A low sun shining through a gap in a loose pyramid of piled, snow-covered rocks

On the web you can link to absolutely anything, but let's say that you want to create a link to the front page of CNN.com. Obviously CNN is not under your control. In this case you must provide the full and complete URL - a simple www.something.com is not sufficient.

Read this article on <a href="http://www.cnn.com">CNN</a>

Note that the easiest way to guarantee that you have the URL correct is to navigate to the site, page, or resource using your browser, highlight all the text in the URL bar (ALT+D), copy it (CTRL / CMD + C) and paste it into the appropriate href value in your page.

Also note that some longer URLs, particularly (but not exclusively) those that contain GET information, may cause the W3C to claim it is invalid. This is not your fault. You will simply need to replace some characters in the URL with their HTML entity equivalents: for example, writing &amp; to replace any & characters in the URL string.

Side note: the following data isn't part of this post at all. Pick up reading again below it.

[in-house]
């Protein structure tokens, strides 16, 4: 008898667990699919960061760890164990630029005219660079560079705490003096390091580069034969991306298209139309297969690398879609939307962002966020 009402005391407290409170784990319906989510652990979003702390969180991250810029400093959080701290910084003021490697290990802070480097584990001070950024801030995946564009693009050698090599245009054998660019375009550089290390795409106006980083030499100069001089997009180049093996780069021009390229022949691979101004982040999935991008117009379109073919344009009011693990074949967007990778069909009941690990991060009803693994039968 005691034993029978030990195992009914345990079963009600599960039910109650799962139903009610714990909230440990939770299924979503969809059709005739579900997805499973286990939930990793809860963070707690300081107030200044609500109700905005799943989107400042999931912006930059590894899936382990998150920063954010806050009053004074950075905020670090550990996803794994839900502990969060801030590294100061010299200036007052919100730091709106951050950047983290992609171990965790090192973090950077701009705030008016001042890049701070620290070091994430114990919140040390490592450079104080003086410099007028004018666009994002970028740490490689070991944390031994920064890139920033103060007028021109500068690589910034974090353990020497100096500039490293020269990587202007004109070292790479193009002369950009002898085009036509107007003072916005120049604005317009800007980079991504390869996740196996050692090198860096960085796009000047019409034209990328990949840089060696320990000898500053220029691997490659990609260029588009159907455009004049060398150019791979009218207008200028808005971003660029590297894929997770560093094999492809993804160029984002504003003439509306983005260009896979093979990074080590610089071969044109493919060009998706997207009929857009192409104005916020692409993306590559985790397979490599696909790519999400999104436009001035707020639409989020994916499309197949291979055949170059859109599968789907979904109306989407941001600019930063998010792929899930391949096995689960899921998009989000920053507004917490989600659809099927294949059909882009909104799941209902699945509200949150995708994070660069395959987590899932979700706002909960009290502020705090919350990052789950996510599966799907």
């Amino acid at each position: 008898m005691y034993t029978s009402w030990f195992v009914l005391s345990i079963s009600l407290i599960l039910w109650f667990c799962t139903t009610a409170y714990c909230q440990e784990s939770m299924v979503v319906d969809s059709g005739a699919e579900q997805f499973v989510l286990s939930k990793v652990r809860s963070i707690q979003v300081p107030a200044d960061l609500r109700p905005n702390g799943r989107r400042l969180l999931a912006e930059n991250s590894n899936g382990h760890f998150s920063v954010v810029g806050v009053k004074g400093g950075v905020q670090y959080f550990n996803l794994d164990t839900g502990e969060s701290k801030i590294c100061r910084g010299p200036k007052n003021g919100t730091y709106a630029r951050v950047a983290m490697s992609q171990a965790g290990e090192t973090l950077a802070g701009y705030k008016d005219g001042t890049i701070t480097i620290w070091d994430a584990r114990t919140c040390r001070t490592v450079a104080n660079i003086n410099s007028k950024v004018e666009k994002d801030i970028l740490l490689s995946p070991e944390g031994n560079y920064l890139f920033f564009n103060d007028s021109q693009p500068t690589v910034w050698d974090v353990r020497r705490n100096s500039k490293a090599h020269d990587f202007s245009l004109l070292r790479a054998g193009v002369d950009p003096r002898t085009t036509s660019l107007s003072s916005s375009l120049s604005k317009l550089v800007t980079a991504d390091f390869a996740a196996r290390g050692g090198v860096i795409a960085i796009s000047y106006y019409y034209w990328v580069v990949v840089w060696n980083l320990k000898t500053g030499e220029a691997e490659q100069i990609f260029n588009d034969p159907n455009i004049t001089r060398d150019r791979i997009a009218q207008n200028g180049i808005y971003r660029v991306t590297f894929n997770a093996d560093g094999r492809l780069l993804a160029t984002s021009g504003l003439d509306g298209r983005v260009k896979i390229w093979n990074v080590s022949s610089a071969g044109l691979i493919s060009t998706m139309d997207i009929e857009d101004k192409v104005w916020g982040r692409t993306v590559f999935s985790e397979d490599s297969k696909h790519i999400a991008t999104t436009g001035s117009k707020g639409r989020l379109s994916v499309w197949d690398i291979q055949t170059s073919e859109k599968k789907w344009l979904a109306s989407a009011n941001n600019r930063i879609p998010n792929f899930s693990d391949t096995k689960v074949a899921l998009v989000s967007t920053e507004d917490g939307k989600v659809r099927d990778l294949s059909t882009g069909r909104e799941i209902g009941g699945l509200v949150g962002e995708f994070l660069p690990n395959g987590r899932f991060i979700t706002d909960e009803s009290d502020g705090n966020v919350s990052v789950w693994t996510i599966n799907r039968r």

The web and modern browsers allow several code shortcuts for remote links:

  1. the protocol part of the URL (http:) may be dropped, so long as the // remains;
  2. the www at the start of the URL can usually be dropped.
  3. quotes around the URL are optional so long as it does not contain any "weird" characters.

Under those conditions, our link could become:

<a href=//cnn.com>Go to CNN</a>

As a general rule, the first and last shortcut should be avoided, especially by beginners: protocol-free links can carry a security risk, while quote-free URL values can be more difficult to read (and are sometimes colored strangely in editors).

Photograph by Filip Stoyanov, used under a Creative Commons Attribution-NonCommercial-NoDerivs 2.0 Generic license

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